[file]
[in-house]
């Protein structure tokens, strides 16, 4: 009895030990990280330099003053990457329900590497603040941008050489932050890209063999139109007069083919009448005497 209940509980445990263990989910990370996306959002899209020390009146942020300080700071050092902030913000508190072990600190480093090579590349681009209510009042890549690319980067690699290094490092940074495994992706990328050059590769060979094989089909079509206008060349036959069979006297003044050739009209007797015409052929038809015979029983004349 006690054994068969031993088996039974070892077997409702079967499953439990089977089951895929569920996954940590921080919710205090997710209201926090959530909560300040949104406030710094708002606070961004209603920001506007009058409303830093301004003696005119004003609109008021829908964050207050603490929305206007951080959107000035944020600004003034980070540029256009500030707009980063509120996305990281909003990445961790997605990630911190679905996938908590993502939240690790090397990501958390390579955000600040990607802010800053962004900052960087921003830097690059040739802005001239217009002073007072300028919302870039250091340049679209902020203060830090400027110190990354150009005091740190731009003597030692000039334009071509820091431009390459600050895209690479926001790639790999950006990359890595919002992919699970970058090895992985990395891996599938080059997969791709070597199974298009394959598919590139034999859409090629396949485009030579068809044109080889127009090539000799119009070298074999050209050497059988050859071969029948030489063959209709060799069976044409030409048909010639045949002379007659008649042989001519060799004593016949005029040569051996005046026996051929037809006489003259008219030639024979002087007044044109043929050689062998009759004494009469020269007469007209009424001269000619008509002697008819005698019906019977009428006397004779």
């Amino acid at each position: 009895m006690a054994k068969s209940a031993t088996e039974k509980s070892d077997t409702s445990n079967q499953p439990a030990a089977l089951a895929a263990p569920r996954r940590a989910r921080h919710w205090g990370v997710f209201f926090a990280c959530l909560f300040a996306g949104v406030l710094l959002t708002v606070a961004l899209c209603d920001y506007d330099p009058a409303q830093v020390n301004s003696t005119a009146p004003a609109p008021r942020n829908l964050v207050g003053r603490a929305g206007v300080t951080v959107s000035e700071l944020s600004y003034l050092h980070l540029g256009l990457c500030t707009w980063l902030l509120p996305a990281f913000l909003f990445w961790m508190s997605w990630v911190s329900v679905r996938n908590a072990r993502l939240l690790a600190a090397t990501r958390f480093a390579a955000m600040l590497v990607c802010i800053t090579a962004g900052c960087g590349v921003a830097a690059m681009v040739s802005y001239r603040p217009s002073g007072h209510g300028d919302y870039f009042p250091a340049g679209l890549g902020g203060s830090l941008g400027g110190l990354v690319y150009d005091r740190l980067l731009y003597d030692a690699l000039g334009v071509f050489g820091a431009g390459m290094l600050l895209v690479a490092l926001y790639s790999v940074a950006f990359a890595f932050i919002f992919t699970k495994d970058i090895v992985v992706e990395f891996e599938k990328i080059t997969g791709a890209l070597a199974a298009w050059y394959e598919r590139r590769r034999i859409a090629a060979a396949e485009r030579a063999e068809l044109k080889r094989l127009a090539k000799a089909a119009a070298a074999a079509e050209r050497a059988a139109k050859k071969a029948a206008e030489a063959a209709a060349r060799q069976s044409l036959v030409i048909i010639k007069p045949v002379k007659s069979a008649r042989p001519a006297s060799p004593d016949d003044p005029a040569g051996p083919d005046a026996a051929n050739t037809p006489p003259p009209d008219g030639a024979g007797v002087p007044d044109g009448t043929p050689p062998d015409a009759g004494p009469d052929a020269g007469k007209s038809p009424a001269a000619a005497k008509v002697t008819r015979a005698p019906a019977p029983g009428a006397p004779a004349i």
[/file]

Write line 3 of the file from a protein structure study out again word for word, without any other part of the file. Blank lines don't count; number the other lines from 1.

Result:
């Amino acid at each position: 009895m006690a054994k068969s209940a031993t088996e039974k509980s070892d077997t409702s445990n079967q499953p439990a030990a089977l089951a895929a263990p569920r996954r940590a989910r921080h919710w205090g990370v997710f209201f926090a990280c959530l909560f300040a996306g949104v406030l710094l959002t708002v606070a961004l899209c209603d920001y506007d330099p009058a409303q830093v020390n301004s003696t005119a009146p004003a609109p008021r942020n829908l964050v207050g003053r603490a929305g206007v300080t951080v959107s000035e700071l944020s600004y003034l050092h980070l540029g256009l990457c500030t707009w980063l902030l509120p996305a990281f913000l909003f990445w961790m508190s997605w990630v911190s329900v679905r996938n908590a072990r993502l939240l690790a600190a090397t990501r958390f480093a390579a955000m600040l590497v990607c802010i800053t090579a962004g900052c960087g590349v921003a830097a690059m681009v040739s802005y001239r603040p217009s002073g007072h209510g300028d919302y870039f009042p250091a340049g679209l890549g902020g203060s830090l941008g400027g110190l990354v690319y150009d005091r740190l980067l731009y003597d030692a690699l000039g334009v071509f050489g820091a431009g390459m290094l600050l895209v690479a490092l926001y790639s790999v940074a950006f990359a890595f932050i919002f992919t699970k495994d970058i090895v992985v992706e990395f891996e599938k990328i080059t997969g791709a890209l070597a199974a298009w050059y394959e598919r590139r590769r034999i859409a090629a060979a396949e485009r030579a063999e068809l044109k080889r094989l127009a090539k000799a089909a119009a070298a074999a079509e050209r050497a059988a139109k050859k071969a029948a206008e030489a063959a209709a060349r060799q069976s044409l036959v030409i048909i010639k007069p045949v002379k007659s069979a008649r042989p001519a006297s060799p004593d016949d003044p005029a040569g051996p083919d005046a026996a051929n050739t037809p006489p003259p009209d008219g030639a024979g007797v002087p007044d044109g009448t043929p050689p062998d015409a009759g004494p009469d052929a020269g007469k007209s038809p009424a001269a000619a005497k008509v002697t008819r015979a005698p019906a019977p029983g009428a006397p004779a004349i």